Mail carrier Bruce Nicklay walks along East Third Street in Winona, Minn., delivering letters to homes Wednesday, Feb. 6, 2013. The U.S. Postal Service will stop delivering mail on Saturdays but continue to deliver packages six days a week under a plan aimed at saving about $2 billion annually, the financially struggling agency says. (AP Photo/Winona Daily News, Andrew Link)
WASHINGTON (AP) — The new spending bill passed by Congress on Thursday appears to continue the requirement for six-day mail delivery, but some lawmakers and postal officials say plans to cut Saturday service should proceed.
The financially troubled Postal Service announced last month that it would switch in August to five-day service for first-class mail and continue six-day package delivery. The government at the time was running on a temporary spending measure and postal officials invited lawmakers to spell out the way ahead in the 2013 spending bill. That sweeping funding bill was approved Thursday without new language.
Some lawmakers say a long-standing provision in the bill mandates six-day delivery. Postal authorities argue they still will have delivery over six days, just that not all mail will be delivered all six days.
Meanwhile, the Government Accountability Office weighed in with an opinion that the postal agency did not have the right to unilaterally end Saturday mail.
"We strongly disagree with the GAO's legal opinion," said David Partenheimer, spokesman for the Postal Service. "The critical issue is that the Postal Service is losing $25 million per day under its existing regulatory structure."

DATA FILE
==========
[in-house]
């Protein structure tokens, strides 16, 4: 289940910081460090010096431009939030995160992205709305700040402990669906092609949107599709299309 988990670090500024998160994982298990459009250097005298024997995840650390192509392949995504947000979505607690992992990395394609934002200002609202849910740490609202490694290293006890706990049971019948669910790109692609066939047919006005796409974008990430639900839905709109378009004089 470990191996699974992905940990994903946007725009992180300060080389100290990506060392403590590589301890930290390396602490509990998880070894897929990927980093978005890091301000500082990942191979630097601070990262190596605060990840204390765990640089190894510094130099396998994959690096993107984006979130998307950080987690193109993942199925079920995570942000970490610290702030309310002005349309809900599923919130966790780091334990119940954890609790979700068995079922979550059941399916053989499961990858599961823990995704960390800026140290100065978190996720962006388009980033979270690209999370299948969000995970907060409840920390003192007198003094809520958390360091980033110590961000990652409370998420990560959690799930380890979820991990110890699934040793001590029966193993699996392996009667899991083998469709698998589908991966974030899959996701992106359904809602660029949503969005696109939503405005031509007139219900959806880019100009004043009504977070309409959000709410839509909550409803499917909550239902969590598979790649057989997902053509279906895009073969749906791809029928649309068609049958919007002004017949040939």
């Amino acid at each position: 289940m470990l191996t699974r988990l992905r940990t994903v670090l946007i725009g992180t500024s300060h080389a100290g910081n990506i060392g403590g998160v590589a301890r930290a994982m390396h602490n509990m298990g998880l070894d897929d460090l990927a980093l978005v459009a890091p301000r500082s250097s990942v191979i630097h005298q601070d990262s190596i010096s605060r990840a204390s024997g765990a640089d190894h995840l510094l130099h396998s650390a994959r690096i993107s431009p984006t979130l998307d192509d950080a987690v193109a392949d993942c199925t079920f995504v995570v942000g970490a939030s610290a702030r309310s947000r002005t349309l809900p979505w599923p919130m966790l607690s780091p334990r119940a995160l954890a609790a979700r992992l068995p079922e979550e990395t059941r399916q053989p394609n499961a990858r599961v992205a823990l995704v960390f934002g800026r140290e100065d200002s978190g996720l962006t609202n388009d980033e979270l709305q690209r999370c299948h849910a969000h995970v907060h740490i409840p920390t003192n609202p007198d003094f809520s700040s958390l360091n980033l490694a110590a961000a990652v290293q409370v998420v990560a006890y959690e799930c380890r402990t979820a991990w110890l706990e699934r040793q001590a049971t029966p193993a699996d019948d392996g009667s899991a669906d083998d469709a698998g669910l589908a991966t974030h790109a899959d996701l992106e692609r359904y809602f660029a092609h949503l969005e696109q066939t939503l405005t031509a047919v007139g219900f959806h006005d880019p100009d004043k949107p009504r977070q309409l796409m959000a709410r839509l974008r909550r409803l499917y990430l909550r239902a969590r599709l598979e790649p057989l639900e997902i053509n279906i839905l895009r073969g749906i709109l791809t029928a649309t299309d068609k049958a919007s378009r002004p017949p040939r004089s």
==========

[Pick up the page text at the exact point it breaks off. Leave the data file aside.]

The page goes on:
The letter carriers union, which has strongly disagreed with the Saturday cutback plan, sided with the GAO.
"We fully expect the Postal Service's board of governors and the postmaster general to follow the law and the expressed will of Congress about maintaining six-day delivery," Fredric Rolando, president of the National Association of Letter Carriers, said in a statement. "We do not expect to have a legal fight."
Some lawmakers believe the agency has the responsibility to make the cutback because of it mounting red ink. Among them are Sen. Tom Coburn of Oklahoma and Rep. Darrell Issa of California. The Republicans sent a letter to the postal board of governors Thursday, telling the governors to stick with their cutback plan.
"Without major, immediate restructuring actions, annual operating deficits will increase, and the Postal Service will sink much deeper into default on payments owed to taxpayers," the letter said.
The Postal Service said it expected to save $2 billion annually with the Saturday cutback. The plan accentuates one of the agency's strong points: Package delivery has increased by 14 percent since 2010, officials say, while the delivery of letters and other mail has plummeted. Email has decreased the mailing of paper letters, but online purchases have increased package shipping, forcing the Postal Service to adjust to customers' new habits.
The Postal Service lost $1.3 billion in the final three months of last year, following a nearly $16 billion loss the previous fiscal year.
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